It's true, the best gaming TV can now offer you an excellent gaming experience. Whereas once there was a very clear divide between a TV and, say, the best gaming monitor, we've seen the gap close over the years. The latest panels from Samsung and LG offer speedy refresh rates, snappy response times and look absolutely gorgeous, all at the same time.
Most high-end TVs today come with OLED panels, and these self-emitting pixels deliver exceptional contrast and color. They're often referred to as having infinite contrast ratio, and that makes them a great fit for gaming where dark and light scenes can be washed out without pricey backlighting tech on modern panels. OLED panels are starting to arrive in gaming monitors, but most of the time these are the same panels used in the best gaming TVs cut-down to size.
Most of our top picks in this guide are OLED screens simply because these are the panels we're buying ourselves. Seriously, once you get a look at a stunning OLED, it's tough to go back to a standard LCD. The only thing is OLED, while getting cheaper every year, remains a premium purchase. That's why we're still recommending some other speedy TVs without OLED panels that are plenty suitable for gaming. And soon enough I'm sure we'll be looking to MicroLED panels for our high-end picks, too, but they're a ways off affordable or available yet.
The main thing we're looking for in the best gaming TVs, whether OLED or not, is a snappy response time. Most high-end TVs offer very low input lag, and plenty more support for FreeSync and G-Sync.
We've spent hours gaming on the latest TVs to make our recommendations here. In fact, the top TV in this list is a TV I so enjoyed gaming and watching movies on, after much debate with my bank account, I bought for myself. You won't find a stronger recommendation than that.
Best gaming TVs
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For the time being, this is Samsung's definitive OLED TV. It's the culmination of a bunch of development from the massive Korean tech company, including Quantum Dot display tech, bundled in a smart-looking and unnervingly thin chassis.
This is a 4K TV, which shouldn't come as a surprise. 8K TVs are available, but we'd need a lot more powerful graphics cards than even the RTX 4090 to really make the most of them. For now, a 4K TV is best suited to our needs, and this one is capable of running at 120Hz to sweeten the deal for us gamers.
The Samsung's spec list is practically immense for gaming. Not only is its refresh rate actually comparable to a gaming monitor, the automatic game mode keeps input lag to a minimum. This is bolstered by AMD FreeSync Premium support, offering this TV a genuinely smooth gaming experience in my time with it.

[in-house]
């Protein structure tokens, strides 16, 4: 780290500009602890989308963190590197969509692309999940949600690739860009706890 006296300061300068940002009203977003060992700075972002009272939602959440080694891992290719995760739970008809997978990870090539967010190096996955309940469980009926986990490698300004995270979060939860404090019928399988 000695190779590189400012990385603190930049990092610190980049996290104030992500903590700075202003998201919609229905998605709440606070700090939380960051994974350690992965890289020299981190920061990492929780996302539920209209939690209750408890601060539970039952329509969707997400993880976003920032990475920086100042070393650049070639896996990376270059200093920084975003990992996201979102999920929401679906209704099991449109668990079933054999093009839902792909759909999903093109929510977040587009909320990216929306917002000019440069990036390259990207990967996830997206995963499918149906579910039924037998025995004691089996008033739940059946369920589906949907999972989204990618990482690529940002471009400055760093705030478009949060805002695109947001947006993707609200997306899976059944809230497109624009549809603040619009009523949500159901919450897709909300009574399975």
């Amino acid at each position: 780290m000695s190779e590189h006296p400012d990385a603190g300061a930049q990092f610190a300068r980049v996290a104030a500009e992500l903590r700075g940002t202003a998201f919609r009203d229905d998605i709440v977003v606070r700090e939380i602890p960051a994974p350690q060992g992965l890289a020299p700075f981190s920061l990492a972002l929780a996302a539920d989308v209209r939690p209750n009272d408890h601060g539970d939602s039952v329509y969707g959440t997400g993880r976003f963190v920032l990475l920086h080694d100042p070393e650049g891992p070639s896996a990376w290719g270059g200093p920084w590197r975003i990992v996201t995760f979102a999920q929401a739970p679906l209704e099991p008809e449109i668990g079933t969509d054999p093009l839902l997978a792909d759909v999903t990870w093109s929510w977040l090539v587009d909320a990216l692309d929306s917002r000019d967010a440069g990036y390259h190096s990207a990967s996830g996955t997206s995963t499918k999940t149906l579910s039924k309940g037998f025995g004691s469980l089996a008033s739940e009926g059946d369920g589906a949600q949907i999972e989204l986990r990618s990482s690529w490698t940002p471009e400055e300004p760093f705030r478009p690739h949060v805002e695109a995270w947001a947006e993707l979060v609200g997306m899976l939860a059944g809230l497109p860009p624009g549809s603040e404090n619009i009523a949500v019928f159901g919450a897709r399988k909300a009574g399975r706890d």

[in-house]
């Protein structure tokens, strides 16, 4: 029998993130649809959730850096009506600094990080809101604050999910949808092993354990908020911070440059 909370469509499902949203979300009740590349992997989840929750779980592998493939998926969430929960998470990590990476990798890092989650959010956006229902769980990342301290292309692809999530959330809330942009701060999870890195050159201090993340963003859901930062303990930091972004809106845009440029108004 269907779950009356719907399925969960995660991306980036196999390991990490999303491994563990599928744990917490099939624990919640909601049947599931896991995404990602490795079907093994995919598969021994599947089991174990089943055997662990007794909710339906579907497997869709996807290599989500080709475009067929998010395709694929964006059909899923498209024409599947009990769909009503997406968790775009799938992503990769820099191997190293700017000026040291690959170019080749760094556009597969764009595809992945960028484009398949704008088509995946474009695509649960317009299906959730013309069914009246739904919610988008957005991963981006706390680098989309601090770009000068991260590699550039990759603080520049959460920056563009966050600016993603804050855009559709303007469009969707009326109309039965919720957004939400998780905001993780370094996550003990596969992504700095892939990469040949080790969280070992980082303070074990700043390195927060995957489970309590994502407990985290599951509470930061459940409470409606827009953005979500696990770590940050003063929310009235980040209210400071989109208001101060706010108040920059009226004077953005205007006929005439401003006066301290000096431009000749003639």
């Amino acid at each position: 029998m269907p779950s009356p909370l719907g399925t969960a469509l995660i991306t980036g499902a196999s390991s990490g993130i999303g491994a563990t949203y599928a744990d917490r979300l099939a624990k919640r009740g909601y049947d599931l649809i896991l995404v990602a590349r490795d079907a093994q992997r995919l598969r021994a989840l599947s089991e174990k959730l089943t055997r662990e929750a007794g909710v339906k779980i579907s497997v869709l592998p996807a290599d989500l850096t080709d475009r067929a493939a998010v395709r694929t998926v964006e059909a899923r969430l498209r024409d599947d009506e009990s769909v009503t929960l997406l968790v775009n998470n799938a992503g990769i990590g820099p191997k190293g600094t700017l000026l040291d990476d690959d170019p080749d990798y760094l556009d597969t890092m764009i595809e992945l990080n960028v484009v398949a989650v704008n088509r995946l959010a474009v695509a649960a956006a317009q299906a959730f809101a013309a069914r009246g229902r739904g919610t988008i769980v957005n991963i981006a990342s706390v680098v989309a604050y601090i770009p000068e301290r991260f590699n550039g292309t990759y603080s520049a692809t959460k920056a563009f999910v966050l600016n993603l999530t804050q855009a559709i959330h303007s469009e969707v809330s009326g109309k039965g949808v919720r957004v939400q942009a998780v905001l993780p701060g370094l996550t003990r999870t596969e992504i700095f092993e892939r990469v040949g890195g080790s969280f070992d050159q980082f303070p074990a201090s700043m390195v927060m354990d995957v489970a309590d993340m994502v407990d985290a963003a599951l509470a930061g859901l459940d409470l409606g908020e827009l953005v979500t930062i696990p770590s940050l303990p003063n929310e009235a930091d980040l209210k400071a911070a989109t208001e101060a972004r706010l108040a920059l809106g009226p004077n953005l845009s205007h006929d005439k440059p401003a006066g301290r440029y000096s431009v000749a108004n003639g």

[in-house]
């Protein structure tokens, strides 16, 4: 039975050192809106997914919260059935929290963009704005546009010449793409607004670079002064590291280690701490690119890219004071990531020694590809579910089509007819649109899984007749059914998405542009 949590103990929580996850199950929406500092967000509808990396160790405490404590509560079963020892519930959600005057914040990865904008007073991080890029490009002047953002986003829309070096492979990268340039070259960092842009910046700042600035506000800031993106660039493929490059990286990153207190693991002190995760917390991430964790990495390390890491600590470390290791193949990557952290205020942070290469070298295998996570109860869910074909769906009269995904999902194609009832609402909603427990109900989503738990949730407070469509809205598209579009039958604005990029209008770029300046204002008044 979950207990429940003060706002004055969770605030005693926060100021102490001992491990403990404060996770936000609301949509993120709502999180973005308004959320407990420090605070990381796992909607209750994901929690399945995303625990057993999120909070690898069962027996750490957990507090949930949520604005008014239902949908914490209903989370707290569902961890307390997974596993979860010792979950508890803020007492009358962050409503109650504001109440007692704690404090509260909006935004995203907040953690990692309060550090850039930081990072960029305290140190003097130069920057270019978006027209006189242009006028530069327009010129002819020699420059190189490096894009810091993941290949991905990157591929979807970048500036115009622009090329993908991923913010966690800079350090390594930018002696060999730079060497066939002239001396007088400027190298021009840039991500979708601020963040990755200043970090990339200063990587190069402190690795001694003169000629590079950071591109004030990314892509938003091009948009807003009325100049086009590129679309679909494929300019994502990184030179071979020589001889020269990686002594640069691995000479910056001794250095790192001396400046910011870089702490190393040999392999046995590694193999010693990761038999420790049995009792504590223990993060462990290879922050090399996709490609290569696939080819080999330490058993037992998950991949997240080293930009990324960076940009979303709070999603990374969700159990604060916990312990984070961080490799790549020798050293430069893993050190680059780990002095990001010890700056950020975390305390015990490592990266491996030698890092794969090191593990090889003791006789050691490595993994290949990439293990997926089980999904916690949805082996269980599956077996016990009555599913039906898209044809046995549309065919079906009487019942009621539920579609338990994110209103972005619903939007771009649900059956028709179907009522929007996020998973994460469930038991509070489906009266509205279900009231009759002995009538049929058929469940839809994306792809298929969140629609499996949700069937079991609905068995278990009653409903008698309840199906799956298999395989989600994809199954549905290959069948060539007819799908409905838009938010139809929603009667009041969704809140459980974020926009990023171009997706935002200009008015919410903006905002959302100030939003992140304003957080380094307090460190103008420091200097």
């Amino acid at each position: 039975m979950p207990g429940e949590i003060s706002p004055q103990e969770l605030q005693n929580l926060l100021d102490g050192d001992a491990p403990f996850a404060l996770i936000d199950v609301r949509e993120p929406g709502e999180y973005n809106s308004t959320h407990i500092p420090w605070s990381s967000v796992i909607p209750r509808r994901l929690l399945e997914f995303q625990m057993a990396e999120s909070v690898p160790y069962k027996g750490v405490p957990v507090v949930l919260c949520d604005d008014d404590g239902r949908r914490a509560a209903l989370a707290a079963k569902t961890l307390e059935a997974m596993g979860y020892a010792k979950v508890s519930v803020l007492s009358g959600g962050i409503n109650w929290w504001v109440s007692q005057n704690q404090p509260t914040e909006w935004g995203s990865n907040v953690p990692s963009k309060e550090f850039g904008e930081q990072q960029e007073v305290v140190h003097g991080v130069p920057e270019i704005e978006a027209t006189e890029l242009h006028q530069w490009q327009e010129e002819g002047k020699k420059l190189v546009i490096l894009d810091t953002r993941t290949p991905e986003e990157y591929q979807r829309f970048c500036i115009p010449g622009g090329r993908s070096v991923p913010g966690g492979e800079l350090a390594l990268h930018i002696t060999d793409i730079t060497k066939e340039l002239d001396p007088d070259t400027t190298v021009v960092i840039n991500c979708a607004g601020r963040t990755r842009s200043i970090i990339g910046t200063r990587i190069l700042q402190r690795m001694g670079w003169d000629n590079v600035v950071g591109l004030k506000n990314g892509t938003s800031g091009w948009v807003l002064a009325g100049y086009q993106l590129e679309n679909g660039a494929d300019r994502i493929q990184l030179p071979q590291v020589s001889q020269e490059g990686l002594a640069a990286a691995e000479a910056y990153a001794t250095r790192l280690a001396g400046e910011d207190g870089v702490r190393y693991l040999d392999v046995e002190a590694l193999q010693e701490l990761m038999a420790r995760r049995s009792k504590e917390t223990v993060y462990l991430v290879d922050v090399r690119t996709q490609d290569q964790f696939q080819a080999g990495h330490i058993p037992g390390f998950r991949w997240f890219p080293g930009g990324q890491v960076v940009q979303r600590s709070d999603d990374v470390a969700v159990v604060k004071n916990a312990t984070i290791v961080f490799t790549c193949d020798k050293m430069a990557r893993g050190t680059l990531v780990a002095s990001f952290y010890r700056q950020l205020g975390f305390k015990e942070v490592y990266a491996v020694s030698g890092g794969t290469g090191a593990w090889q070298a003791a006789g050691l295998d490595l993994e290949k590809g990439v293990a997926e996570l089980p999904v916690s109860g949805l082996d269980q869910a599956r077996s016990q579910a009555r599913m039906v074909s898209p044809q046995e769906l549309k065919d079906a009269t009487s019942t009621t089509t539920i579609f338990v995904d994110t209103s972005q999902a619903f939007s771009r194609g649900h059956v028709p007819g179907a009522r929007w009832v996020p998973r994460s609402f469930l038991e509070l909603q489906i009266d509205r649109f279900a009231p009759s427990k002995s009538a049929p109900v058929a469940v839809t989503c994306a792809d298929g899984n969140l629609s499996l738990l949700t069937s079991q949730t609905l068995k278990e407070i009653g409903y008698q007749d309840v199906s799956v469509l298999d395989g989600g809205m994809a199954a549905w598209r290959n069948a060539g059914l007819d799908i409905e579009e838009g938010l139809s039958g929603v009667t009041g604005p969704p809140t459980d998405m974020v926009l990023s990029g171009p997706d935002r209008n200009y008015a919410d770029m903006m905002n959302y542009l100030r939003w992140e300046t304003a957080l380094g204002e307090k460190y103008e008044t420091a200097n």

Did I mention I bought this TV myself? I've been so tempted by its spec for a long while now, after finally seeing one in person, I decided to take the plunge and pick one up.
My lasting impression of this TV is just how impressive the OLED panel on it is. It makes everything, and I mean everything, look better. From old 1080p YouTube videos to 4K HDR gaming, it all looks beautiful. The colors are superb and it's plenty bright enough for darker scenes in games. Filmmaker Mode is great for watching movies with more natural tones and a less artificial feel, while the TV will automatically load into Game Mode when it detects a gaming platform.
From your usual array of apps, there's also a gaming section within the Tizen OS homepage on the S95B. This includes the Xbox app, but more importantly, GeForce Now. I don't know about you lot, but since I've already bought a bunch of games on Steam then GeForce Now is the app I want to use to stream them to my TV. It works great, too, and you can pair up a controller easily through the gaming tab to play from the sofa.
My one complaint with the S95B is that the UI is a little slow to respond at times, and I feel with all the processing inside this TV it could definitely be quicker for it. That said, it's an easy UI to get to grips with and the two included remotes make quick adjustments to the picture or sound simple enough.
Overall, I spend a lot of time watching TV and gaming on this Samsung S95B, and I've never once felt any remorse for buying it. That was a concern because it is, like many flagship OLED TVs, an expensive purchase. Samsung only made the S95B in 55-inch and 65-inch, however, and if you want something smaller you'll have to look elsewhere for now.
If you want a compact and desk-friendly OLED you have two options: an LG TV or a gaming monitor with an LG gaming TV panel inside it. Yeah, there's really only LG making any significant numbers of smaller size OLED panels today, and so you're sort of stuck with 'em.
Luckily, LG make a mean OLED panel. Its C2 OLED is an impressive TV, and it comes in at least one desktop friendly form factor: a 42-inch.
The 42-inch is about as big as we'd like to go for a TV to sit on a desk. Any bigger and you're going to suffer from a poor pixel pitch as the 4K pixel count is stretch further apart. You could of course go much bigger if you're sticking to a standard living room setup, though at the bigger sizes we prefer the Samsung S95B.